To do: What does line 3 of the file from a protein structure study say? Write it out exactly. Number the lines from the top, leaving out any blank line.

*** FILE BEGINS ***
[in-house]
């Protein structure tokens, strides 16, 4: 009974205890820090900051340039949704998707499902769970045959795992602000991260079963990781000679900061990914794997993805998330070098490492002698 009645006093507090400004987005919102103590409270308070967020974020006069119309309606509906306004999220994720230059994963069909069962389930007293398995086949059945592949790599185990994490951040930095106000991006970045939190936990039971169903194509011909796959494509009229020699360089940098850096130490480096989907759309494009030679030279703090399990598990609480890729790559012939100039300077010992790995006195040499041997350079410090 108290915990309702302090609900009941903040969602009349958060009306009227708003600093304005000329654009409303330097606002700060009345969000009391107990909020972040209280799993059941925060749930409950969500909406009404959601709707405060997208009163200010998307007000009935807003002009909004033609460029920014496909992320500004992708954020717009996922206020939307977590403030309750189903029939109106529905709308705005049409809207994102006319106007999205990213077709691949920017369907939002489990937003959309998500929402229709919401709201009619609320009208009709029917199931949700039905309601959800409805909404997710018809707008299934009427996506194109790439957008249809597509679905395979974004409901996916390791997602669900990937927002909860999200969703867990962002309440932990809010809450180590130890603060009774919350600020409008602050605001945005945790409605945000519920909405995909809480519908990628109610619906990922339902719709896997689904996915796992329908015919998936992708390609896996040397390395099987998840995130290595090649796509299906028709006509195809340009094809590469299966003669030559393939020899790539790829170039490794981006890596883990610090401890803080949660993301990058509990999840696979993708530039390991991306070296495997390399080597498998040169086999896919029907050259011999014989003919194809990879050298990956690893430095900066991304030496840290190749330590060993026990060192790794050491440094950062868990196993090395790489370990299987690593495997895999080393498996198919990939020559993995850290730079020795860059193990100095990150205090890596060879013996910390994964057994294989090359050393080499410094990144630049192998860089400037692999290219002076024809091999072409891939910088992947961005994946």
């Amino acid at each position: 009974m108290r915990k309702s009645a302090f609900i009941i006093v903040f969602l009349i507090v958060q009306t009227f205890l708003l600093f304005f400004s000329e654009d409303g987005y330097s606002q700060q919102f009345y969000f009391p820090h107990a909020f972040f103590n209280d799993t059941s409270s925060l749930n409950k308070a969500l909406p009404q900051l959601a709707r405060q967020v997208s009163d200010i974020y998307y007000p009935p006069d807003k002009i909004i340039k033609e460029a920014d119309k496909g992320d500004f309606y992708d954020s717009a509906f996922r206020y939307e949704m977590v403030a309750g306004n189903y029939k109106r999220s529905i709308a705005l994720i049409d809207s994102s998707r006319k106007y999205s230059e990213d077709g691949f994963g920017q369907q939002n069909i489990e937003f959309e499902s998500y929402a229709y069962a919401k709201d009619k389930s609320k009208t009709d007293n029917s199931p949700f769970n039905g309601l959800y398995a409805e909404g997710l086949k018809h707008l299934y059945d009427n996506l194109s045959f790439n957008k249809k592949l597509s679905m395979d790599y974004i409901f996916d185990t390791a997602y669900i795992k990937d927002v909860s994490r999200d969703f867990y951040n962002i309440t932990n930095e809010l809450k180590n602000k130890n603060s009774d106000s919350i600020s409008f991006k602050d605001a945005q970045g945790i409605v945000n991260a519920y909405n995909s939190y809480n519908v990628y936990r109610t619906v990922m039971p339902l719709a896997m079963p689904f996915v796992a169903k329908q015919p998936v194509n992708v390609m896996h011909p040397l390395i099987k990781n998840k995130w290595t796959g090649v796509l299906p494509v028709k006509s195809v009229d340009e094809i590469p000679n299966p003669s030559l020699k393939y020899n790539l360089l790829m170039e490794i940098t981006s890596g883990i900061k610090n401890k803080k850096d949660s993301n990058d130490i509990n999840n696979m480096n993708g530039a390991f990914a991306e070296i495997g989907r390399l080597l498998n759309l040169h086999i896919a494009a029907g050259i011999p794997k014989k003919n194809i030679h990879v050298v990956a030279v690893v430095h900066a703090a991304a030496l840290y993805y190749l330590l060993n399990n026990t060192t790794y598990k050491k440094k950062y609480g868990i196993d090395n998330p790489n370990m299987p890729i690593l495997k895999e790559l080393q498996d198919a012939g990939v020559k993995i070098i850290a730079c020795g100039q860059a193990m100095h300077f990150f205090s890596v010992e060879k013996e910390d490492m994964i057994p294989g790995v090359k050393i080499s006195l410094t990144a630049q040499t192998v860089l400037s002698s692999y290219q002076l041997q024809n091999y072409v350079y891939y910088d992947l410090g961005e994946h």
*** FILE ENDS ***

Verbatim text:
């Amino acid at each position: 009974m108290r915990k309702s009645a302090f609900i009941i006093v903040f969602l009349i507090v958060q009306t009227f205890l708003l600093f304005f400004s000329e654009d409303g987005y330097s606002q700060q919102f009345y969000f009391p820090h107990a909020f972040f103590n209280d799993t059941s409270s925060l749930n409950k308070a969500l909406p009404q900051l959601a709707r405060q967020v997208s009163d200010i974020y998307y007000p009935p006069d807003k002009i909004i340039k033609e460029a920014d119309k496909g992320d500004f309606y992708d954020s717009a509906f996922r206020y939307e949704m977590v403030a309750g306004n189903y029939k109106r999220s529905i709308a705005l994720i049409d809207s994102s998707r006319k106007y999205s230059e990213d077709g691949f994963g920017q369907q939002n069909i489990e937003f959309e499902s998500y929402a229709y069962a919401k709201d009619k389930s609320k009208t009709d007293n029917s199931p949700f769970n039905g309601l959800y398995a409805e909404g997710l086949k018809h707008l299934y059945d009427n996506l194109s045959f790439n957008k249809k592949l597509s679905m395979d790599y974004i409901f996916d185990t390791a997602y669900i795992k990937d927002v909860s994490r999200d969703f867990y951040n962002i309440t932990n930095e809010l809450k180590n602000k130890n603060s009774d106000s919350i600020s409008f991006k602050d605001a945005q970045g945790i409605v945000n991260a519920y909405n995909s939190y809480n519908v990628y936990r109610t619906v990922m039971p339902l719709a896997m079963p689904f996915v796992a169903k329908q015919p998936v194509n992708v390609m896996h011909p040397l390395i099987k990781n998840k995130w290595t796959g090649v796509l299906p494509v028709k006509s195809v009229d340009e094809i590469p000679n299966p003669s030559l020699k393939y020899n790539l360089l790829m170039e490794i940098t981006s890596g883990i900061k610090n401890k803080k850096d949660s993301n990058d130490i509990n999840n696979m480096n993708g530039a390991f990914a991306e070296i495997g989907r390399l080597l498998n759309l040169h086999i896919a494009a029907g050259i011999p794997k014989k003919n194809i030679h990879v050298v990956a030279v690893v430095h900066a703090a991304a030496l840290y993805y190749l330590l060993n399990n026990t060192t790794y598990k050491k440094k950062y609480g868990i196993d090395n998330p790489n370990m299987p890729i690593l495997k895999e790559l080393q498996d198919a012939g990939v020559k993995i070098i850290a730079c020795g100039q860059a193990m100095h300077f990150f205090s890596v010992e060879k013996e910390d490492m994964i057994p294989g790995v090359k050393i080499s006195l410094t990144a630049q040499t192998v860089l400037s002698s692999y290219q002076l041997q024809n091999y072409v350079y891939y910088d992947l410090g961005e994946h």